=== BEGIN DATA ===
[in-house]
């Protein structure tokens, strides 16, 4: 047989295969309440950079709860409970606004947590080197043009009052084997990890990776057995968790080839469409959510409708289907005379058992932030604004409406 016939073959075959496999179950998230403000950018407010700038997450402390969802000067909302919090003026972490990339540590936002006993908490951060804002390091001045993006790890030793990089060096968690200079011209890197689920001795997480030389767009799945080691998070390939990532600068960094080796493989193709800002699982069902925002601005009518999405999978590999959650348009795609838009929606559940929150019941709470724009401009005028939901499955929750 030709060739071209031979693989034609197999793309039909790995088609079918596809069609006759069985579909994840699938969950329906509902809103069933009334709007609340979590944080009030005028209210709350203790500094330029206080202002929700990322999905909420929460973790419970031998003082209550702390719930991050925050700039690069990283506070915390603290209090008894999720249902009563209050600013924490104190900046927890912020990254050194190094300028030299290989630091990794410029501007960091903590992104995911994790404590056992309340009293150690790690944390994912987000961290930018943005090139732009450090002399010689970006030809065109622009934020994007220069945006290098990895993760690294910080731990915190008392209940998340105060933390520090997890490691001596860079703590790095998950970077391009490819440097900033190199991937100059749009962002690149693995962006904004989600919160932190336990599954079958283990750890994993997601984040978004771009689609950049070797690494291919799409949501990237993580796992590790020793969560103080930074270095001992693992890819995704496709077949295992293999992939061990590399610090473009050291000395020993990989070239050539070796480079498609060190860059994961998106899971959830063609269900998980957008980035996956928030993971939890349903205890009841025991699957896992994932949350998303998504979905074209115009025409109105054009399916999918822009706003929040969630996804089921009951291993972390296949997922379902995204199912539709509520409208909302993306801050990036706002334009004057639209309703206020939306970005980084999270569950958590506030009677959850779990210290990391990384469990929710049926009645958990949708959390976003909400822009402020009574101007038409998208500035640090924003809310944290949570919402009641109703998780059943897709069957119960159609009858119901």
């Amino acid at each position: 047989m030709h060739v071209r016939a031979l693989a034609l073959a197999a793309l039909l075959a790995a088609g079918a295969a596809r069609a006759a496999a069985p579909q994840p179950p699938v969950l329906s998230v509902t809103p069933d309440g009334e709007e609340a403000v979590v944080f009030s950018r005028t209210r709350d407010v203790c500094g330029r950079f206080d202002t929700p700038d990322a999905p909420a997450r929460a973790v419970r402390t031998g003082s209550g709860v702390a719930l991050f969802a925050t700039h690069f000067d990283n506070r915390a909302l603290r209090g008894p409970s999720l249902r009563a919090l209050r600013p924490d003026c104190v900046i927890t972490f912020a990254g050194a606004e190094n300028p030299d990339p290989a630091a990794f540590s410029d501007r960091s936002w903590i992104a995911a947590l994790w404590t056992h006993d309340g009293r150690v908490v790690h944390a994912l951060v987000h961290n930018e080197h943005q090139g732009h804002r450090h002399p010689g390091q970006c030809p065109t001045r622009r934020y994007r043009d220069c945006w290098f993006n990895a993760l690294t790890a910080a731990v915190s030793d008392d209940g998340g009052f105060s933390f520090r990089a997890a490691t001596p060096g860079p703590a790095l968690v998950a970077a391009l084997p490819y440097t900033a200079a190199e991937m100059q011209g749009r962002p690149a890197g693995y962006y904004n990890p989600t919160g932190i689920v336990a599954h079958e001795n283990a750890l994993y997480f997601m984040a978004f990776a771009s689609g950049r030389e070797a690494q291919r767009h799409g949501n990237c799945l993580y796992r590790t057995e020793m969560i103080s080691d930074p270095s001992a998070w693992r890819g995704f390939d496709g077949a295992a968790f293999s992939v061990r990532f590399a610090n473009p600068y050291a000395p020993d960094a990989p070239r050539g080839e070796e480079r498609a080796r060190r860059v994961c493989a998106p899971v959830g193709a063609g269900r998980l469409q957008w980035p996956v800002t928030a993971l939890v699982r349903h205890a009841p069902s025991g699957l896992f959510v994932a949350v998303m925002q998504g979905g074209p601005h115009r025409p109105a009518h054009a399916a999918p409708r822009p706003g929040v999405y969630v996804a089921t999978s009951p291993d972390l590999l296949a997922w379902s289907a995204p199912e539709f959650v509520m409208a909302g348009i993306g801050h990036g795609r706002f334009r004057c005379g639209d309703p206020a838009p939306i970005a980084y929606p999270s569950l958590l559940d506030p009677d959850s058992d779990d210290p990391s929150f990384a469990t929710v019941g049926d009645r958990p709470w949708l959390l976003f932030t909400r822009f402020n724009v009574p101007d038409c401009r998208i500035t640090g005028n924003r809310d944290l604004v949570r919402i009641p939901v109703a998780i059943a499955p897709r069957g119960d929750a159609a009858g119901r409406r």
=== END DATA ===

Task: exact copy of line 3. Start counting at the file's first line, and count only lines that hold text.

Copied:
């Amino acid at each position: 047989m030709h060739v071209r016939a031979l693989a034609l073959a197999a793309l039909l075959a790995a088609g079918a295969a596809r069609a006759a496999a069985p579909q994840p179950p699938v969950l329906s998230v509902t809103p069933d309440g009334e709007e609340a403000v979590v944080f009030s950018r005028t209210r709350d407010v203790c500094g330029r950079f206080d202002t929700p700038d990322a999905p909420a997450r929460a973790v419970r402390t031998g003082s209550g709860v702390a719930l991050f969802a925050t700039h690069f000067d990283n506070r915390a909302l603290r209090g008894p409970s999720l249902r009563a919090l209050r600013p924490d003026c104190v900046i927890t972490f912020a990254g050194a606004e190094n300028p030299d990339p290989a630091a990794f540590s410029d501007r960091s936002w903590i992104a995911a947590l994790w404590t056992h006993d309340g009293r150690v908490v790690h944390a994912l951060v987000h961290n930018e080197h943005q090139g732009h804002r450090h002399p010689g390091q970006c030809p065109t001045r622009r934020y994007r043009d220069c945006w290098f993006n990895a993760l690294t790890a910080a731990v915190s030793d008392d209940g998340g009052f105060s933390f520090r990089a997890a490691t001596p060096g860079p703590a790095l968690v998950a970077a391009l084997p490819y440097t900033a200079a190199e991937m100059q011209g749009r962002p690149a890197g693995y962006y904004n990890p989600t919160g932190i689920v336990a599954h079958e001795n283990a750890l994993y997480f997601m984040a978004f990776a771009s689609g950049r030389e070797a690494q291919r767009h799409g949501n990237c799945l993580y796992r590790t057995e020793m969560i103080s080691d930074p270095s001992a998070w693992r890819g995704f390939d496709g077949a295992a968790f293999s992939v061990r990532f590399a610090n473009p600068y050291a000395p020993d960094a990989p070239r050539g080839e070796e480079r498609a080796r060190r860059v994961c493989a998106p899971v959830g193709a063609g269900r998980l469409q957008w980035p996956v800002t928030a993971l939890v699982r349903h205890a009841p069902s025991g699957l896992f959510v994932a949350v998303m925002q998504g979905g074209p601005h115009r025409p109105a009518h054009a399916a999918p409708r822009p706003g929040v999405y969630v996804a089921t999978s009951p291993d972390l590999l296949a997922w379902s289907a995204p199912e539709f959650v509520m409208a909302g348009i993306g801050h990036g795609r706002f334009r004057c005379g639209d309703p206020a838009p939306i970005a980084y929606p999270s569950l958590l559940d506030p009677d959850s058992d779990d210290p990391s929150f990384a469990t929710v019941g049926d009645r958990p709470w949708l959390l976003f932030t909400r822009f402020n724009v009574p101007d038409c401009r998208i500035t640090g005028n924003r809310d944290l604004v949570r919402i009641p939901v109703a998780i059943a499955p897709r069957g119960d929750a159609a009858g119901r409406r």